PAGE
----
3. What would be the resulting increase to your bottom line if you separated your business from your competitors by raising your level of service to WOW?
As Brad Sugars, the Founder and Chairman of ActionCOACH said at our 2017 Business Excellence Forum last month, “Serve more to Earn more.”  Leo is certainly doing just that.  If you would like to make more by serving more, my colleagues and I at ActionCOACH will be happy to assist you.

Deliver What Your Customer Values

I am a picky eater; I tend to frequent restaurants with menus that have items and preparations that I like.  In addition, I prefer restaurants that are flexible, and I’ve walked out of more than one after hearing “Sorry, no substitutions.”   My wife, not so much.  She has a very brave palate and is always willing to experiment with the new and unusual.  So imagine our delight when we found a restaurant in the Stockbridge, MA area many years ago that had a menu that appealed to both of us. The restaurant was very successful and always crowded.  We appreciated the reasonable cost, the dependable quality of the food, and the reliable service.  The place was a home run for us and for the other residents and visitors to the Berkshires. A few years went by and for reasons that are unknown to me, the owner hired a new chef who promptly – and completely – changed the menu.  For some people this would be an adventure.  However, to my wife and me – and judging by the decline in customers – this was business suicide.  I know we are not returning when my wife tells me that she has trouble finding something to order.  Gone were our favorite dishes.  Gone were the selections that catered to the bland eater and the daring.  Worse, they instituted a “no substitutions” policy.  We kept checking the restaurant’s website hoping that the owner and chef would come to their senses and revise the menu.  No such luck. As you can probably guess, the restaurant closed within a few months of this change. In business, there are thousands of examples like this.   A successful business sells a product, then ostensibly to entice another customer base, creates a product that is not of value to the targeted new customer and worse, alienates the long time patrons.  Ultimately, the business fails. So, what is the lesson here?  As a business owner, you MUST understand three things about your offering:
  1. You MUST understand what your customers value, not what you value. Oftentimes, they are very different things.
  2. You MUST understand all aspects of your offering, not just the obvious. For example, the obvious offering of a restaurant is the food.  Patrons also value the service, flexibility, décor, parking, dress code, cleanliness, consistency, reputation and variety, to mention a few.
  3. You MUST understand that every customer will value something different from other customers. Joe will value the food, but Mary will value the ambiance. And they seldom value the same aspects that you value.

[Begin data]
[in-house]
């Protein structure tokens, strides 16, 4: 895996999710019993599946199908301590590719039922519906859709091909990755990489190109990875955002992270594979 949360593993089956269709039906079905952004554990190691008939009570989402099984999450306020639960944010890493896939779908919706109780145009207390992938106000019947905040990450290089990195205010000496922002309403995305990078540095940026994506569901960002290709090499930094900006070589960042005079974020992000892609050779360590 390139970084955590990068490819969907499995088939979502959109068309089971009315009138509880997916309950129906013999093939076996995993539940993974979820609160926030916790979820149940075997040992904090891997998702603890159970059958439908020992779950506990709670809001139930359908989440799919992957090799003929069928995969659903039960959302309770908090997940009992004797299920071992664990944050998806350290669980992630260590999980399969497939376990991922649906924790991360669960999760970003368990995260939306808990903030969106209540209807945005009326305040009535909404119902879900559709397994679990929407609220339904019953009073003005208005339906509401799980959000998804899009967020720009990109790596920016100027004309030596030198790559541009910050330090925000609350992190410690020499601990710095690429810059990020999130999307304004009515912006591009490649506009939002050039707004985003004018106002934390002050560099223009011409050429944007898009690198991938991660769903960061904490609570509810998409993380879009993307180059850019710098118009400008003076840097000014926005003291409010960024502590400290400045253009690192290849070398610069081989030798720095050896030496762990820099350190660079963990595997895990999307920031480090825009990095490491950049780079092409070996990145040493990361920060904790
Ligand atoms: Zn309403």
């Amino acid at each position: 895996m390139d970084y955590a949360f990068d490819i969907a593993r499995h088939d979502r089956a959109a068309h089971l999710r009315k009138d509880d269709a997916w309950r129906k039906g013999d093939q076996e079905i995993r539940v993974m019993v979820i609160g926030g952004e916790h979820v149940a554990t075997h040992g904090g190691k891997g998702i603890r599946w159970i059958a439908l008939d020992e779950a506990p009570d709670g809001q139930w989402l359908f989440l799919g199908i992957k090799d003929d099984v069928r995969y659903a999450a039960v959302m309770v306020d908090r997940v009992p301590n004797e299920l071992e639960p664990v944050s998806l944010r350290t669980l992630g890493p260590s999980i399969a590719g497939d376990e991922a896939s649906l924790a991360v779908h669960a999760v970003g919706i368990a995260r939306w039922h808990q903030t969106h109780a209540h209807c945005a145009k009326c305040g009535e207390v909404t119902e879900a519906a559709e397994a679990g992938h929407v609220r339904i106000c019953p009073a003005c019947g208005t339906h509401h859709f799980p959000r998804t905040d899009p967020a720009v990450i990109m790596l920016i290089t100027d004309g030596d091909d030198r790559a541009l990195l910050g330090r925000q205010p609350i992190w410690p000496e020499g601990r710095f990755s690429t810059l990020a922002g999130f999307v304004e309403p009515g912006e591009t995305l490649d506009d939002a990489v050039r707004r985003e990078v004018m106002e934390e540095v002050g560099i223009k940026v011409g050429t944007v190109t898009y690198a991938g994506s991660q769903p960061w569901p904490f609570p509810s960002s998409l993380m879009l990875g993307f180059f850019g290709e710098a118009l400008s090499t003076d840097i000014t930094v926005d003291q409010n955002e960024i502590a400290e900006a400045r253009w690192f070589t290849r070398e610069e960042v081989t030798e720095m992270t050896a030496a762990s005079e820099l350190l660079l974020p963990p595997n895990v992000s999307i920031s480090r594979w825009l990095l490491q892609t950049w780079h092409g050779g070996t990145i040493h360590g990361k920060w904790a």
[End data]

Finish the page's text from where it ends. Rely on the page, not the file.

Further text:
Failure to fully understand your customer’s value proposition and consistently deliver that value is a recipe for disaster.  Yes, it’s important to grow, to improve, and to innovate your product base to give people options and to attract new customers.  However, if you consistently deliver great value to your customers you will be blessed with many raving fans. If you would like to increase the value your company offers to your customers to accelerate your growth, my colleagues and I at ActionCOACH are ready and able to assist you.

Is Your Business Commodity or Value Based?

While reading Architectural Record the other evening, (Yes, I still keep up with my original profession) I was struck by an article entitled “How to Make Money” with the sub-title of “Firms improve the bottom line by expanding the definition of architectural practice” by Martin C. Pedersen.  What struck a chord with me is the fact that you could substitute any profession, service or product in place of architecture and the core message of the article would still be applicable. So what is the core message of this article?  Basically, your product or service will fall into one or the other of the two (and in reality, the only two) business models based upon the perception of your clients, customers or patients (CCP).  The first and most common model is the commodity model.  When your service or product is perceived to be a commodity, you are forced to compete primarily on price.  In the long run this is a very dangerous game.  There is always someone or some company who will find a way to offer a lower price than you and your business. In that situation, how can you make a profit?  You must build the proverbial better mousetrap.  You must find ways to operate more efficiently than your competitors.  In the short to medium term, this is possible.  However, sooner or later, a competitor will figure out a way to operate more efficiently than you.  Welcome to a game of business leap-frog. To quote Mr. Pedersen’s article, “So how do firms escape the commodity trap and achieve what management consultants call “value pricing,” a fancy term for something fairly basic: a profitable fee? It helps to understand the needs of your clients and speak a common language.”  (Emphasis added)  The alternate business model, based upon offering value has many advantages and one significant disadvantage compared to the commodity model.  On the plus side, your Unique Value Proposition (UVP) is yours.  Your competitors may attempt to copy it, but they will find it very difficult to capture the underlying essence and complete definition of your UVP.  Also, you will not be competing solely on price, or playing business leap-frog.  Obviously, if you are not competing on price, your profit margin will be much higher than that of your competition. So what is the disadvantage?  “It helps to understand the needs of your clients and speak a common language.” – This is not easy to achieve and consistently deliver.  Why is this hard?  Because to design your UVP you must determine your CCPs definition of value, not necessarily the same as your definition of value.  For example many physicians value where they went to medical school, numerous studies have shown that patients view this a being near the bottom of their lists of factors they consider when choosing a doctor.  Once you have determined your CCPs definition of value, you must marry it to your product or service (the total definition of your product or service, the subject of my next Blog) in order to have your UVP. If you can design your offering to deliver true value to your CCP, and do it consistently, you will establish a very long term competitive advantage.  If you are looking for assistance in determining your UVP, please contact me or any of my ActionCOACH colleagues.  We will be happy to help you grow your profitability.